Lindsay Todd15/06/2015 23:58:37
1657 forum posts
1627 photos

Very nice looking design Martin, sleek and stylish, Like the name too, another prod in the ribs to give slope soaring a a go. Linds

Martyn K16/06/2015 09:22:40
4541 forum posts
3169 photos

Thanks Linds - appreciated.

This mornings activities..

I started planking..

However, first though , I needed the former that delimits the rear end of the canopy. This looks like another CAD error on my behalf - or rather, I sent the wrong former to Dylan (from an earlier version) for cutting. The F11 was too short so needed to be extended slightly - which is what I did.


A simple balsa base with a spruce back. It will have a 1/32 ply face when completed so I am not too worried about it - just irritated


Then onto planking..

The curve around the upper deck is quite sharp so narrow planks in this area are required. Stripped some medium soft 1/8 balsa and sand a bevel on one edge. Glue into place and repeat for the strip on the same place - other side.


Lots of peg clamps to hold them together and also to maintain the curve of the backbone. I use PVA for the adhesive then leave it for about 30 minutes to allow it to dry.


Repeat for the next two strips - you can see this is going to be quite a long process and I promise you will not get an update after every plank is fitted.


Looking from the rear.

From F8 (shown) to the base of the fin will be soft block. The planks don't look brilliant, but the step is only about 1/32" and will be invisible when sanded. As the curve evens out, the steps will be far less noticeable.

As you can imagine, planking is quite a slow process - mainly waiting for glue to dry, but the next two planks are slightly wider - and the next two wider again. It will soon get done and its very rewarding to see it slowly get covered as the planking progresses


More to come


Edited By Martyn K on 16/06/2015 10:13:25

Martyn K18/06/2015 08:56:18
4541 forum posts
3169 photos

On with the planking. Didn't get an update yesterday but did reach a milestone last night

I completed planking the upper half of the shell and in the main I am very happy with it..


Lots of pins


Now that the rear planks have been trimmed, it looks somewhat better than the photo from a couple of days ago. Sanding at the stage involved just removing the 'edges' - it will be sanded down more thoroughly before it gets covered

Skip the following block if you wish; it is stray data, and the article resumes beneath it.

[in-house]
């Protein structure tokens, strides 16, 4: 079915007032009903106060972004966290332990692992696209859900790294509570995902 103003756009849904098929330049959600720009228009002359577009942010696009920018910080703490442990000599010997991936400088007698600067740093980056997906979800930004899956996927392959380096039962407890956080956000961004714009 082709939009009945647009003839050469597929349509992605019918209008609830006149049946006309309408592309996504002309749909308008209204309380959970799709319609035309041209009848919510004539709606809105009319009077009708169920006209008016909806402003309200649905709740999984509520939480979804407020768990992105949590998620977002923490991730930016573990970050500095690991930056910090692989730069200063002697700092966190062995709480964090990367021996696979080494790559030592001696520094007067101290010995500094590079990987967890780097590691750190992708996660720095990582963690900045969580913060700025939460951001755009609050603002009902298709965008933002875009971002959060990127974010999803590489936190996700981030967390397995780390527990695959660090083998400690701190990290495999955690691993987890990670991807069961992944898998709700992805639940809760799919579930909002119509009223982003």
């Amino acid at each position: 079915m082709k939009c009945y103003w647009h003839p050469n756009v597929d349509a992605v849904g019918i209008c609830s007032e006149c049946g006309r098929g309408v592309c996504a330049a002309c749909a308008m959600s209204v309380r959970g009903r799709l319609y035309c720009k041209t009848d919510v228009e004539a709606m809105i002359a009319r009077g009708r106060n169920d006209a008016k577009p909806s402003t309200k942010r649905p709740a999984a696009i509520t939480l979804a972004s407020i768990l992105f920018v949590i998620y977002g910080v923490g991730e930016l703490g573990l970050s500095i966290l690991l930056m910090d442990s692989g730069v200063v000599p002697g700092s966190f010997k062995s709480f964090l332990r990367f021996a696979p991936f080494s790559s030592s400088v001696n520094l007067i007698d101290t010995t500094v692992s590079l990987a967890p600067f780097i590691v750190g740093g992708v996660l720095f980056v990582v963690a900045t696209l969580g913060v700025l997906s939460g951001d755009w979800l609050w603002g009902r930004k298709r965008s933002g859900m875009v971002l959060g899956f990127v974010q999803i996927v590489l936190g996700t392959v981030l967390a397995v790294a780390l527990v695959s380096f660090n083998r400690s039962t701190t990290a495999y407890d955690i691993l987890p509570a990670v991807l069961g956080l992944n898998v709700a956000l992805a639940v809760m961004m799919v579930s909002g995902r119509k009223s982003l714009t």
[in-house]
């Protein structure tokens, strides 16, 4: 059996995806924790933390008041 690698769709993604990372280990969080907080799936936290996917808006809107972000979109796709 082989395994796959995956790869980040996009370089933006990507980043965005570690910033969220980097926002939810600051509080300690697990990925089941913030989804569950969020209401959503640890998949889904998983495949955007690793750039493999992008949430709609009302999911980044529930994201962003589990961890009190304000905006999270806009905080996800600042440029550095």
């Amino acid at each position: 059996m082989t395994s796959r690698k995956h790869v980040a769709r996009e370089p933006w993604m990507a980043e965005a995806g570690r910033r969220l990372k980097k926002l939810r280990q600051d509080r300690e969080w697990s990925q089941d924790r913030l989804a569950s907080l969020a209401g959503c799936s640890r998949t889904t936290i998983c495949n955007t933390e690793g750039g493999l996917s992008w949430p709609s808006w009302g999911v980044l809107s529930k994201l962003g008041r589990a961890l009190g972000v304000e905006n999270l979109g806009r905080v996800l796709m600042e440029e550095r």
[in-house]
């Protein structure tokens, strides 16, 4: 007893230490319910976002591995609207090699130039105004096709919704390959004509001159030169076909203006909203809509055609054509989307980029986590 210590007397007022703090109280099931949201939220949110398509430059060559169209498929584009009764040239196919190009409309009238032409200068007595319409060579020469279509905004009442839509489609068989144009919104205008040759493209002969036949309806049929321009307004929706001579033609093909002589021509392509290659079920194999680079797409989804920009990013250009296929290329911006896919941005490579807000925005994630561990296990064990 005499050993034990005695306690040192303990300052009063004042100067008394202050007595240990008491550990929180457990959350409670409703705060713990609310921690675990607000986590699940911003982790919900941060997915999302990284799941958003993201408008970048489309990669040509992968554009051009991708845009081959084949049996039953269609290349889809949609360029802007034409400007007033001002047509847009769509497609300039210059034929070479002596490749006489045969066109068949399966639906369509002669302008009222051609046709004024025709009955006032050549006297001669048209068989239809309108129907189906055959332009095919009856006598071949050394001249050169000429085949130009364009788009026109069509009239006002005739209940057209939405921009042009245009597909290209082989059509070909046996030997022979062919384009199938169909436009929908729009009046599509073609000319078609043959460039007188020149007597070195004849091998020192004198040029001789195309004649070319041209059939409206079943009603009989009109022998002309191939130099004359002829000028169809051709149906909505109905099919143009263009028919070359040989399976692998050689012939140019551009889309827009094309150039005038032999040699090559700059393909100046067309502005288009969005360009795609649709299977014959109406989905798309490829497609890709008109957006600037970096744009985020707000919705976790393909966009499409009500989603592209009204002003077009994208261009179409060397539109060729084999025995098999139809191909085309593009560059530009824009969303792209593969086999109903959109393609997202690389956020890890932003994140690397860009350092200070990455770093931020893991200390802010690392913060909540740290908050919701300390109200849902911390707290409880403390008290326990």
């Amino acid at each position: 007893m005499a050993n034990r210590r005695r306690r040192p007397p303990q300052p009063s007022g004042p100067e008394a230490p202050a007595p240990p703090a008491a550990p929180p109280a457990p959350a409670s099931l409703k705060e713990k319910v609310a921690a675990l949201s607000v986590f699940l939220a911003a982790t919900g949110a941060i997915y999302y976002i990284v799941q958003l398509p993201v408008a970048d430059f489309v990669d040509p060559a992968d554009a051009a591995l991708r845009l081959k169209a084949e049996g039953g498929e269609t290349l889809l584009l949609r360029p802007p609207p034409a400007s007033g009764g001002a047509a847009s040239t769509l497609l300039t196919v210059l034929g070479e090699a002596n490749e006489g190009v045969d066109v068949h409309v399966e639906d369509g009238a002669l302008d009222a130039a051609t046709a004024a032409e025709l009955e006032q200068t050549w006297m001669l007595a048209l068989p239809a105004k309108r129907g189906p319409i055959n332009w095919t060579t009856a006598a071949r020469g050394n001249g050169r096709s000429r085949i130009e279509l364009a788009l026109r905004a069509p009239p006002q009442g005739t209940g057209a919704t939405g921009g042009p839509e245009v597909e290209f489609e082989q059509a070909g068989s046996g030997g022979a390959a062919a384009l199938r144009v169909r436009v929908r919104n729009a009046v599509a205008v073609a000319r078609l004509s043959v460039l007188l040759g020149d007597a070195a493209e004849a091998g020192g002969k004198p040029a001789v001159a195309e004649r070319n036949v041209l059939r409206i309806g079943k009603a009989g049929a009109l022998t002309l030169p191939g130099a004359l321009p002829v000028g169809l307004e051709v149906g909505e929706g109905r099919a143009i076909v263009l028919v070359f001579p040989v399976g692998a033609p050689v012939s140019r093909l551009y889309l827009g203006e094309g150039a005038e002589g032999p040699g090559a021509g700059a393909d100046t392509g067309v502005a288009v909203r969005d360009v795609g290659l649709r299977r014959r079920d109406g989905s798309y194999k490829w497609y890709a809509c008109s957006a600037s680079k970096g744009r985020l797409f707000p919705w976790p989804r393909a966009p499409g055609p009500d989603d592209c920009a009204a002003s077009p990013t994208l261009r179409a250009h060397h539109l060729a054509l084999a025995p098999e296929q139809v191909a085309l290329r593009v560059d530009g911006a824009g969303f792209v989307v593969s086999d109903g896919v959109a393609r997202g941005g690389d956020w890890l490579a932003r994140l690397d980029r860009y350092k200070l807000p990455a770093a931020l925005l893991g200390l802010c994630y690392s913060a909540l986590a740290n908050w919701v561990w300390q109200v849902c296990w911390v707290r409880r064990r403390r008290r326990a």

And the front former (behind the canopy) after it has been trimmed and rough sanded. A little ragged on the LHS (of the pic) but acceptable


Now I can get it off the jig I can examine the inner surface. I am pleased with that - generally quite tidy. I took the fus (on the jig) down to our club night on Tuesday night (at the pub!). I was asked how I do the edge joins. I have done quite a bit of planking in the past. Obviously, when working around a curve, you need to bevel the edges to the planks to fit against each other. I think that the mistake is try and bevel both edges. Use a stripper to cut parallel strips - on this the main planks are 1/4 x 1/8 - cut with a stripper. I then place the plank vertical and trim a bevel using a razor plane. All done by eye - after a while it gets easy to judge the correct angle to hold the plane. The other side is left square. If you try and bevel both edges, you will simply end up chasing yourself round in circles. I have also stopped trying to cut tapered planks for the same reason. Just taper the edges where you need to fit them. It all gets covered up in the end so no-one will notice

This morning - after another bad nights sleeps and hence early start in the workshop, I removed the fuselage from the jig. Now in hindsight, it would have been much more sensible to have done the bottom first - there is more of it, however, by removing the middle jig supports, I have got it in the jig, cut the lower slot for the lower backbone and fitted it - this one is laminated from 2 off 1/8 sq spruce